Mentor Information

Thank you for being available to participate as a mentor in the PYP Exhibition Unit of Inquiry. You will be working with small groups of grade five students, supporting them as they engage in a collaborative inquiry process that involves them in identifying, investigating and offering solutions or actions to real-life issues or problems.

The end result of this is The Exhibition, a presentation by the students to the school community of the results of their inquiries.

Not able to attend our mentor information meeting? No worries! Check out the presentation notes below:

The PYP exhibition has a number of key purposes:
* for students to engage in an in-depth, collaborative inquiry
* to provide students with an opportunity to demonstrate independence and responsibility for their own learning
* to provide students with an opportunity to explore multiple perspectives
* for students to synthesize and apply their learning of previous years and to reflect upon their journey through the PYP
* to provide an authentic process for assessing student understanding
* to demonstrate how students can take action as a result of their learning
* to unite students, teachers, parents, and other members of the school community in a collaborative experience that incorporates the essential elements of the PYP
* to celebrate the transition of learners from primary to middle school education.

The Role of the Mentor
The main role of the mentor is to advise and keep students on track throughout their inquiry. The mentor should:
* meet regularly with their group(s) – once per week
* offer advice on locating resources and using them efficiently
* ask questions
* help to interpret sophisticated or difficult information
* help to organize, arrange, or facilitate interviews, phone calls, field trips or electronic communications (emails, Skype, twitter interactions, etc)
* provide goal setting and time management advice
* be supportive and encouraging
* celebrate achievements and successes with students

The mentor should not:
* do any of the work for the students
* tell the students the direction to take, but instead ask probing questions to help facilitate their inquiry

Do not hesitate to ask for help from the classroom teacher, the PYP coordinator (Jen Friske) or the school principal (Ryan Siemens) any time you need. It is also important that any concerns over lack of progress be reported to the classroom teacher as soon as it is evident.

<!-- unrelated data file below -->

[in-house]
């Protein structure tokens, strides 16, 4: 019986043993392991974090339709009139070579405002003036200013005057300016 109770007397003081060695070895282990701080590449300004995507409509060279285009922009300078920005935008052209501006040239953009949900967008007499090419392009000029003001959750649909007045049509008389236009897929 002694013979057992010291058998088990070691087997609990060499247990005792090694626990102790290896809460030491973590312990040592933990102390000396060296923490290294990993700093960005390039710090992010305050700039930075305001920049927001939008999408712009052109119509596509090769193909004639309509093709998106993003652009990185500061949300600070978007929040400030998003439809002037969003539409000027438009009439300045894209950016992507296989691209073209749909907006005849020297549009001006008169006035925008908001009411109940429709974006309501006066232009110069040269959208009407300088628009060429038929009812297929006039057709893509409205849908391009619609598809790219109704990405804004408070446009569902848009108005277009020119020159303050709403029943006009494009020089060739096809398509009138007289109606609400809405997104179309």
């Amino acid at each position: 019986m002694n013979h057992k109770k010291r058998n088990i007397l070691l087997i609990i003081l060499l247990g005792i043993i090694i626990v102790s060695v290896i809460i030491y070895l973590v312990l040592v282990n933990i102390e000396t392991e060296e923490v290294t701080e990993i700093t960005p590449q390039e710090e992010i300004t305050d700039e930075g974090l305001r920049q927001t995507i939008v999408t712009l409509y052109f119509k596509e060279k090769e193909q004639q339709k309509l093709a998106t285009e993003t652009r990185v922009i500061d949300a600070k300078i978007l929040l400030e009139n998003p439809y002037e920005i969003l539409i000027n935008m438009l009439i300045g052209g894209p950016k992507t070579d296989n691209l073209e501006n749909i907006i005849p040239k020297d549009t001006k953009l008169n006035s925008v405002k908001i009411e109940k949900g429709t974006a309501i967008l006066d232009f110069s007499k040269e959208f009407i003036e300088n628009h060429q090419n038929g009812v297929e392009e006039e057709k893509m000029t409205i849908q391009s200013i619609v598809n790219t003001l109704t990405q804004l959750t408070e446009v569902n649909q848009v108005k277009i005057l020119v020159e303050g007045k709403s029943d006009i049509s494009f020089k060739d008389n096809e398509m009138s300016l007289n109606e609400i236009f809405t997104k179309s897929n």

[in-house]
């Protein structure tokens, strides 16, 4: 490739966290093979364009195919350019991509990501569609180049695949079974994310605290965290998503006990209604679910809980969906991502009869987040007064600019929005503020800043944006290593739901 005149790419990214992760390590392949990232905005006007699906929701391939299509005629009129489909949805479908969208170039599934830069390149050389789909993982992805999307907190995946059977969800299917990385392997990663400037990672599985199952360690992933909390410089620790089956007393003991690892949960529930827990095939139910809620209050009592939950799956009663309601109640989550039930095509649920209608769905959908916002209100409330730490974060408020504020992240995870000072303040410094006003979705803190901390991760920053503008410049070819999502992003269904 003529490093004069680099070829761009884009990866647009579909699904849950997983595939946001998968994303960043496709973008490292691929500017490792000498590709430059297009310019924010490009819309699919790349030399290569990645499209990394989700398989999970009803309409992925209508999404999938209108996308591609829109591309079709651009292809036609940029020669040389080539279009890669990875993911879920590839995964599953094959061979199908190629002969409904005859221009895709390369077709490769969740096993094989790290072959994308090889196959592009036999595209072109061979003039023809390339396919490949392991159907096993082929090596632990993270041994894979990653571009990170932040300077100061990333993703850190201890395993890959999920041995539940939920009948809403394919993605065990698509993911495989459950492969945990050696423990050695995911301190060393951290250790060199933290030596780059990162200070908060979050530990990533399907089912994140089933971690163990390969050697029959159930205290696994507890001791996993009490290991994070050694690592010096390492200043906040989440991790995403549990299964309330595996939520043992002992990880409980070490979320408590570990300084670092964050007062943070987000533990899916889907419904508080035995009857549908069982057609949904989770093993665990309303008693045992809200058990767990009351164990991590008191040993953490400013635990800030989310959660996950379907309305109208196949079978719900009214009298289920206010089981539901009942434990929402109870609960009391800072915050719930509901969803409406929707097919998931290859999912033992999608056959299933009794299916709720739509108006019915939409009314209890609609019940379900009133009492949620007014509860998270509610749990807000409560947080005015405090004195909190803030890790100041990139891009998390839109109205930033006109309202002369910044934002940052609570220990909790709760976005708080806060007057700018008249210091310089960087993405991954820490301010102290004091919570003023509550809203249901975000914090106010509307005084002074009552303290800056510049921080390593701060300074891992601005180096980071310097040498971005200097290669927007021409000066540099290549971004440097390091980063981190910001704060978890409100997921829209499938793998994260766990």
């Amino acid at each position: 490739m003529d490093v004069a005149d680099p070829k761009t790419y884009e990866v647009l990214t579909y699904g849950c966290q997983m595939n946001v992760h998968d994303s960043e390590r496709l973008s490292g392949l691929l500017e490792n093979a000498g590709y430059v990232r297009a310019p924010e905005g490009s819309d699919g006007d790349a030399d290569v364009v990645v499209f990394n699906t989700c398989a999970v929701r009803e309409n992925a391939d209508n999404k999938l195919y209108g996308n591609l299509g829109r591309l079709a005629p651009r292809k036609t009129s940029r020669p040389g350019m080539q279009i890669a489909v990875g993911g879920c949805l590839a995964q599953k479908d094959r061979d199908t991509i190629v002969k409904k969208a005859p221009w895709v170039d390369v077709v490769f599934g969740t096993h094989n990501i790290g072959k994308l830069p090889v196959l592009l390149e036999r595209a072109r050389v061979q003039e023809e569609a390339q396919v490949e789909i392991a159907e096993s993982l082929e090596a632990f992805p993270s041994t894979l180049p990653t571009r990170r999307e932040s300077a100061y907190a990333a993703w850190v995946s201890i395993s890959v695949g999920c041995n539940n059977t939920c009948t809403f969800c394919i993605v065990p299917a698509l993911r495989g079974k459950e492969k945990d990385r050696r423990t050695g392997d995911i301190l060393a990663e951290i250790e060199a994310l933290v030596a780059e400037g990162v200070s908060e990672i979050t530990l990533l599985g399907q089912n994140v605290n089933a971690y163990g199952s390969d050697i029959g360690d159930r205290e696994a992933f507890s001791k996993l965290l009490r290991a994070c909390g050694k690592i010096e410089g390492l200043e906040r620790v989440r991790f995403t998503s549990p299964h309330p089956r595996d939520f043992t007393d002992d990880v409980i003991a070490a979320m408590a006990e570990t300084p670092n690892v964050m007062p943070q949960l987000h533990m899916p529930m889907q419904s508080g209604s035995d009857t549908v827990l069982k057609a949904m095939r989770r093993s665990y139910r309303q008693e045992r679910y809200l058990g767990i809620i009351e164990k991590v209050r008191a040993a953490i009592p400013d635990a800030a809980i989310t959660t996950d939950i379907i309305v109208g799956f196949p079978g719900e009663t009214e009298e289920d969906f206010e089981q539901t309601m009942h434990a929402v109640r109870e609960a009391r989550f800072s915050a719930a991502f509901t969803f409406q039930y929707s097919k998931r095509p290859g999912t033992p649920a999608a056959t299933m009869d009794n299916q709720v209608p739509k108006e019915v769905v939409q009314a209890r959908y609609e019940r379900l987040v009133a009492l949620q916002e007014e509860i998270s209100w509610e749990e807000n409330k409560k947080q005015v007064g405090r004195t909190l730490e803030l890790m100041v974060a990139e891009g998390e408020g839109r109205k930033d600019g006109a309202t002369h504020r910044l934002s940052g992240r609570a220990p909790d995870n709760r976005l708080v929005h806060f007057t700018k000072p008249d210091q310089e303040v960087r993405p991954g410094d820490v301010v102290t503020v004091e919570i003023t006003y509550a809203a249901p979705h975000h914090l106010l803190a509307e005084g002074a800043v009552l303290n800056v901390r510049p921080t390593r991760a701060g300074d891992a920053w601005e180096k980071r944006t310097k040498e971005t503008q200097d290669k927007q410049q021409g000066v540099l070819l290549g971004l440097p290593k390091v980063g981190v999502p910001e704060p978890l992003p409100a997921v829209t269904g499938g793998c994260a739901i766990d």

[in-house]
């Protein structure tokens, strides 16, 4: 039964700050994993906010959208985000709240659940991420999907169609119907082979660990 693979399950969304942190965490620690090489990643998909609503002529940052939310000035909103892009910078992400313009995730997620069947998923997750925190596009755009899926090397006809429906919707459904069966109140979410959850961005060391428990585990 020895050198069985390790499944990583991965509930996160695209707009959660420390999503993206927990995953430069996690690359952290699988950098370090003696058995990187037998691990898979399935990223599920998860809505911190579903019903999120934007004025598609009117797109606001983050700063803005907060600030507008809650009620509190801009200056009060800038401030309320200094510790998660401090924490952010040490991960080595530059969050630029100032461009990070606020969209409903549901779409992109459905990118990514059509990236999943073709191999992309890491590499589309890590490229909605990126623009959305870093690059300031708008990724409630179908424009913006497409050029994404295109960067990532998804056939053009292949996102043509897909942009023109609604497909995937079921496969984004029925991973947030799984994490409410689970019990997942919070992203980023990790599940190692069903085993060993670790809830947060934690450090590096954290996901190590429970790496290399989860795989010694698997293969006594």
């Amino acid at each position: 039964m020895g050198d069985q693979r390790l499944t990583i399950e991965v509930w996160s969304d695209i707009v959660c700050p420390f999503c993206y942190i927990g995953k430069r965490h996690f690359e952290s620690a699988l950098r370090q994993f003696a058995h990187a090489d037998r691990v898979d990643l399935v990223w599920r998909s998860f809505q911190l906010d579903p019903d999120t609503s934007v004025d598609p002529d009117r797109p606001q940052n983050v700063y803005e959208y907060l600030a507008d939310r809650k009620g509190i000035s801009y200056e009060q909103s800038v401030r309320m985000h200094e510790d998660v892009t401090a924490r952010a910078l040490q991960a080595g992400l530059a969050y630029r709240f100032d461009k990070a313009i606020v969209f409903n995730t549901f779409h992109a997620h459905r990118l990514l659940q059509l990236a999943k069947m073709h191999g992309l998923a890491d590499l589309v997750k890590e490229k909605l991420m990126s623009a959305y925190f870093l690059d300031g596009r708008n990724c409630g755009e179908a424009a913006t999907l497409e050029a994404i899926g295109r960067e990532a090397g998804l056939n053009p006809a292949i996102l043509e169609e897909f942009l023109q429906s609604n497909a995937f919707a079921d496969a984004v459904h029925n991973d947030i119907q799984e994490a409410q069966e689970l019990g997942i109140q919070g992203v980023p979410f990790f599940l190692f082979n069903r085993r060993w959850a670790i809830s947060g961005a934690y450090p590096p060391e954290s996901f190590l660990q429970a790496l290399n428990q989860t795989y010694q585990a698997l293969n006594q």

Mentor – Student Meeting Suggestions
1. Build rapport with your group, explain why you wanted to be involved and find out what the students are interested in.
2. Have the students explain the Central Idea, their lines of inquiry and their plan of action. You might like to clarify their understanding of the topic by asking them questions and by discovering what they have already found out about the topic. You may make suggestions for further research.
3. As the students move along in their inquiry, they should be posing questions and pursuing answers. Check their progress, give them advice, and ask them probing questions to lead them into directions that could be helpful.
4. Ultimately the students need to ensure their final Exhibition presentation (as a group) includes the following:
a) Written work in a variety of formats and styles
b) Oral presentations, individually or in groups, to the school community
c) Use of technology
d) Ways students have taken action to help solve or bring more awareness to this real-life issue

Major Features of the PYP

The aim of the PYP is to develop internationally minded people who exhibit the characteristics of the Learner Profile, people who strive to be: caring, thinkers, risk-takers, knowledgeable, balanced, inquirers, open-minded, communicators, reflective, and principled. Students are expected to demonstrate these characteristics as they prepare for the Exhibition.

Essential Elements
The PYP incorporates five essential elements, each of which are expected to be evident in the Exhibition Unit of Inquiry.

Knowledge: which is explored in the six transdisciplinary themes; for the Exhibition the relevant theme is ‘How We Express Ourselves’

Concepts: eight concepts have been identified that have relevance within subject areas but also transcend them ; the students within each work group are to follow a line of inquiry related to the different concepts.

Transdisciplinary Skills : students are expected to demonstrate the application or development of skills that have been identified as necessary to succeed in a changing, challenging world.

Attitudes: as they proceed through the inquiry process, students are expected to demonstrate the application or development of the 12 PYP attitudes

Action: students are expected to apply their learning through responsible and authentic action

Exhibition Timeline

Student Guidebook
The students have been provided a digital guidebook that will support them in achieving the expectations of the Exhibition Unit of Inquiry. Mentors are encouraged to become familiar with the document.


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